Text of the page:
Close to Home…Again.

Marathon Monday — Patriot’s Day is a time when Boston’s streets are full of people. Commonwealth Avenue, the street I live on, is splashed with color and celebrations. The Boston Marathon, is the world’s oldest marathon and attracts about 500,000 spectators. It’s a holiday, and for this college town, that means a day away from the usual stress of life. The weather was exceptionally beautiful for a change – the sun shining on a clear spring day,

Copley Square, the finish line for the Boston Marathon and the heart of downtown Boston, was abuzz with festivity.

26,839 runners were registered, from all U.S. states and territories and 96 different countries. 17,600 had crossed the finish lines.

About 4,500 other could not finish.

This afternoon, the city of Boston was struck by two bomb blasts at about 3pm. Close to the historic Boston Public Library and in the tourist hub of Copley Square, the explosion occurred within ten seconds of each other.

The city was in shock. I could hear loud sirens and emergency vehicles. Panicked voices and phone calls filled the air. There were mixed reports. It couldn’t be true.

“Just heard the news of blasts in ….” – was the first text I read. My immediate reaction was the safety of everyone back home in Islamabad. Then I read the whole thing “blasts in Boston.”

The city I’ve known as home for the last four years too was struck with panic. It was eerily reminiscent of  the panicked responses that I had become too familiar with in Pakistan. Another bomb blast. Another casualty. Another death. Until it all becomes a headline, a statistic, a fact. Your idea of normal changes. You start to identify areas that are not safe. Life goes on, you think.

They say you become numb to tragedy. A part of you dies every time you hear the news. Your brain wants to block it all out; to pretend that everything’s okay. You still want to hold on to a semblance of normality.

2 dead, At Least 102 Hurt in Explosions At Boston Marathon Finish Line” – the headline reads. An 8 year old girl is among those killed

And then there is the cacophony of voices; the blame games. Everyone playing detective, the “whodunnit,” before the “what was it.” Everyone has an opinion, fact or fiction.

Newspapers like the New York Post were quick to create panic. Using yellow journalistic tactics to report unverified information, they managed to spread rumors among an already panicked town. In the mess, hate-mongers too played their role. “Please don’t be a Muslim” became a ubiquitous fear. In the confusion, President Obama urged to remain calm: “we still do not know who did this or why and people shouldn’t jump to conclusions before we have all of the facts.”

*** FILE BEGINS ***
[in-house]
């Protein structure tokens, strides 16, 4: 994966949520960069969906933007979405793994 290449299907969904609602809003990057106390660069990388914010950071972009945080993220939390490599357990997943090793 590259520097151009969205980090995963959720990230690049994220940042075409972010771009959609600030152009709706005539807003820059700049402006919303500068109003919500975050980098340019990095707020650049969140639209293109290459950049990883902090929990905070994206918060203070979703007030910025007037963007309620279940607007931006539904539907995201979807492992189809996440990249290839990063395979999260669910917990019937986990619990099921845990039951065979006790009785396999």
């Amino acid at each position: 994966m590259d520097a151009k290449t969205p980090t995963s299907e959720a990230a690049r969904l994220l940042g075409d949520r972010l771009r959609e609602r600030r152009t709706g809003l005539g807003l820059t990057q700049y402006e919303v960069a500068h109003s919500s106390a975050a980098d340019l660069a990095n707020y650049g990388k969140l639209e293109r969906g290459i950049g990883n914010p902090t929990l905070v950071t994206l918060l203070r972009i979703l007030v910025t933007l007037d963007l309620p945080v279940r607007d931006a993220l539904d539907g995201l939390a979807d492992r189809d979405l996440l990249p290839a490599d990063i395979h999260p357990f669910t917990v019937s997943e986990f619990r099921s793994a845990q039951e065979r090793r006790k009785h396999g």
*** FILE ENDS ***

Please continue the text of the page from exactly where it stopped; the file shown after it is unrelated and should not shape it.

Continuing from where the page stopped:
But as much as tragedy can create panic, it can also bring out the best in people. There were stories of kindness.

At this time 3,805 generous people have offered their place to people displaced because of  the blasts, and more are responding. After calls for blood donations, hundreds of people rushed to donate, and are still donating at various locations, including http://www.redcrossblood.org/ma . Google too was quick to respond with a person finder, putting people in touch with safety hotlines.

I’m worried for my city, and my heart goes out to each and everyone affected by the blasts. And to all the haters, I say “wrong is wrong. Let people grieve what is wrong, no matter how big or small.”

Prayers for Boston.

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8 thoughts on “Close to Home…Again.

  1. couldn’t agree more…a very sad news indeed, and condolences out to the families who have suffered, but at the same time id like people across the globe to spare a thought about those living in Syria, Palestine, Pakistan etc,of which many are frequently bombarded and have to cope up with this misery ..
    we stand together in this fight and such attacks on humanity shall be avenged by those who fight for peace InshaAllah.

    1. Yes, we stand together in this fight, and will continue to pray and hope for peace. We need to counter all this violence by doubling our acts of kindness. Today’s news had tragic events from Iraq, Pakistan, Syria etc. and we were all one in the pain. Someone wrote something that struck with me today, “people’s lives may not be equal, but death equalizes everyone, everywhere,” and so we can’t compare events… We can just pray and work towards ending suffering everywhere in the world…

  2. That needed to be said. ❤ on one hand, we've Islamophobes and on the other; those maniacs who'd compare one life's worth with other. Shallow!

    Hang in there, in the middle ground! ❤

    1. Thank you for the love and support, Zehra <3. I guess it's hard to be reasonable in these situations, people get blinded by their emotions, until they refuse to see the truth. Prayers for all.

    1. Collective empathy makes up for all the hate =). I just hope people stop using horrific events like this one to perpetuate political agendas/compare tragedies.

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